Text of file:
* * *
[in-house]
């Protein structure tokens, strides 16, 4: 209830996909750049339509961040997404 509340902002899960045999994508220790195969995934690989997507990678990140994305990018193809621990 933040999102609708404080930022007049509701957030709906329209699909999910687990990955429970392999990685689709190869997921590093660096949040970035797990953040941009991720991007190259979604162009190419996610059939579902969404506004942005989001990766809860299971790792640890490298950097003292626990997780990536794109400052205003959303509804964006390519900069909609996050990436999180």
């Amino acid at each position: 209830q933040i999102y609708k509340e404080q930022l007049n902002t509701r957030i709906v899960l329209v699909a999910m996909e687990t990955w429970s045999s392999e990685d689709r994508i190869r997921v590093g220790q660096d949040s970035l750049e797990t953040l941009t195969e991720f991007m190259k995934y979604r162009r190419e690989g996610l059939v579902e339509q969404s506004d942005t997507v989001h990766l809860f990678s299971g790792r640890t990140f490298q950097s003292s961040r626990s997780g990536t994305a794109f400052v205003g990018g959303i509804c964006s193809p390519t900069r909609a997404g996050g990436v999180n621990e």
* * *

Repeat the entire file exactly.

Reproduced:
[in-house]
């Protein structure tokens, strides 16, 4: 209830996909750049339509961040997404 509340902002899960045999994508220790195969995934690989997507990678990140994305990018193809621990 933040999102609708404080930022007049509701957030709906329209699909999910687990990955429970392999990685689709190869997921590093660096949040970035797990953040941009991720991007190259979604162009190419996610059939579902969404506004942005989001990766809860299971790792640890490298950097003292626990997780990536794109400052205003959303509804964006390519900069909609996050990436999180």
């Amino acid at each position: 209830q933040i999102y609708k509340e404080q930022l007049n902002t509701r957030i709906v899960l329209v699909a999910m996909e687990t990955w429970s045999s392999e990685d689709r994508i190869r997921v590093g220790q660096d949040s970035l750049e797990t953040l941009t195969e991720f991007m190259k995934y979604r162009r190419e690989g996610l059939v579902e339509q969404s506004d942005t997507v989001h990766l809860f990678s299971g790792r640890t990140f490298q950097s003292s961040r626990s997780g990536t994305a794109f400052v205003g990018g959303i509804c964006s193809p390519t900069r909609a997404g996050g990436v999180n621990e």